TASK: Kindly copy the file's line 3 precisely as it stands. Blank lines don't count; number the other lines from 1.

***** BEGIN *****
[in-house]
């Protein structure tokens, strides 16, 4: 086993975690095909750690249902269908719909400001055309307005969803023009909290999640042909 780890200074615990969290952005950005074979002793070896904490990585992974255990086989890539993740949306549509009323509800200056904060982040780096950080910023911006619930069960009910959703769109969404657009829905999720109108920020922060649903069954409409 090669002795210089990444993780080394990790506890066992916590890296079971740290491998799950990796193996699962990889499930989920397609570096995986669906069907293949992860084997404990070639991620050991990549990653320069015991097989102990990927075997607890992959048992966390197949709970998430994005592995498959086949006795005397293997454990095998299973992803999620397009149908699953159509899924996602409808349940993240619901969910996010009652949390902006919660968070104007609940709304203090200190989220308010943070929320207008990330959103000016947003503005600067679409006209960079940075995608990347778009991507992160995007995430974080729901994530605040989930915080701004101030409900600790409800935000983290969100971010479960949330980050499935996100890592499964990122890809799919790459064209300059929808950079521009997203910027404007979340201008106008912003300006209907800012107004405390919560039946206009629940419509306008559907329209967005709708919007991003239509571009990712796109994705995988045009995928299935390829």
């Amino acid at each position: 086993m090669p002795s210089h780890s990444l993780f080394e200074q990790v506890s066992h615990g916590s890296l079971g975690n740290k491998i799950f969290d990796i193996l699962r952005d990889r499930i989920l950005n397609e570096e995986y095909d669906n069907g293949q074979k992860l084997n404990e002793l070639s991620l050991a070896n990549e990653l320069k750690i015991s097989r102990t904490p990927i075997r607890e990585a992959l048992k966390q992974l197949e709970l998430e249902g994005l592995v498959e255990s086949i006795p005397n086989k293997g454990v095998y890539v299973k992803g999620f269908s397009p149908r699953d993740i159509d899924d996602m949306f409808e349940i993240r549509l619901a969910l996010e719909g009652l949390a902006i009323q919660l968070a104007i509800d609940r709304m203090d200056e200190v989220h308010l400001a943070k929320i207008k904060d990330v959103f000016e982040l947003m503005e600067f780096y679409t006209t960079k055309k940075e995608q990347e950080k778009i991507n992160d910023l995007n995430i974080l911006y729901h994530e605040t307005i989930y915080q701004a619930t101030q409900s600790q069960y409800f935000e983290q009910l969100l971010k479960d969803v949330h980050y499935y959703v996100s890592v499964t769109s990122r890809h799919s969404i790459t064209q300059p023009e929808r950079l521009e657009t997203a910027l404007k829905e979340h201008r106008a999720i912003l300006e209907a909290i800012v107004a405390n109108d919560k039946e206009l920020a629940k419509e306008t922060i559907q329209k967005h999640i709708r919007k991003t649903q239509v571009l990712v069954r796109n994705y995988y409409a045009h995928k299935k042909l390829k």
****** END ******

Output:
């Amino acid at each position: 086993m090669p002795s210089h780890s990444l993780f080394e200074q990790v506890s066992h615990g916590s890296l079971g975690n740290k491998i799950f969290d990796i193996l699962r952005d990889r499930i989920l950005n397609e570096e995986y095909d669906n069907g293949q074979k992860l084997n404990e002793l070639s991620l050991a070896n990549e990653l320069k750690i015991s097989r102990t904490p990927i075997r607890e990585a992959l048992k966390q992974l197949e709970l998430e249902g994005l592995v498959e255990s086949i006795p005397n086989k293997g454990v095998y890539v299973k992803g999620f269908s397009p149908r699953d993740i159509d899924d996602m949306f409808e349940i993240r549509l619901a969910l996010e719909g009652l949390a902006i009323q919660l968070a104007i509800d609940r709304m203090d200056e200190v989220h308010l400001a943070k929320i207008k904060d990330v959103f000016e982040l947003m503005e600067f780096y679409t006209t960079k055309k940075e995608q990347e950080k778009i991507n992160d910023l995007n995430i974080l911006y729901h994530e605040t307005i989930y915080q701004a619930t101030q409900s600790q069960y409800f935000e983290q009910l969100l971010k479960d969803v949330h980050y499935y959703v996100s890592v499964t769109s990122r890809h799919s969404i790459t064209q300059p023009e929808r950079l521009e657009t997203a910027l404007k829905e979340h201008r106008a999720i912003l300006e209907a909290i800012v107004a405390n109108d919560k039946e206009l920020a629940k419509e306008t922060i559907q329209k967005h999640i709708r919007k991003t649903q239509v571009l990712v069954r796109n994705y995988y409409a045009h995928k299935k042909l390829k």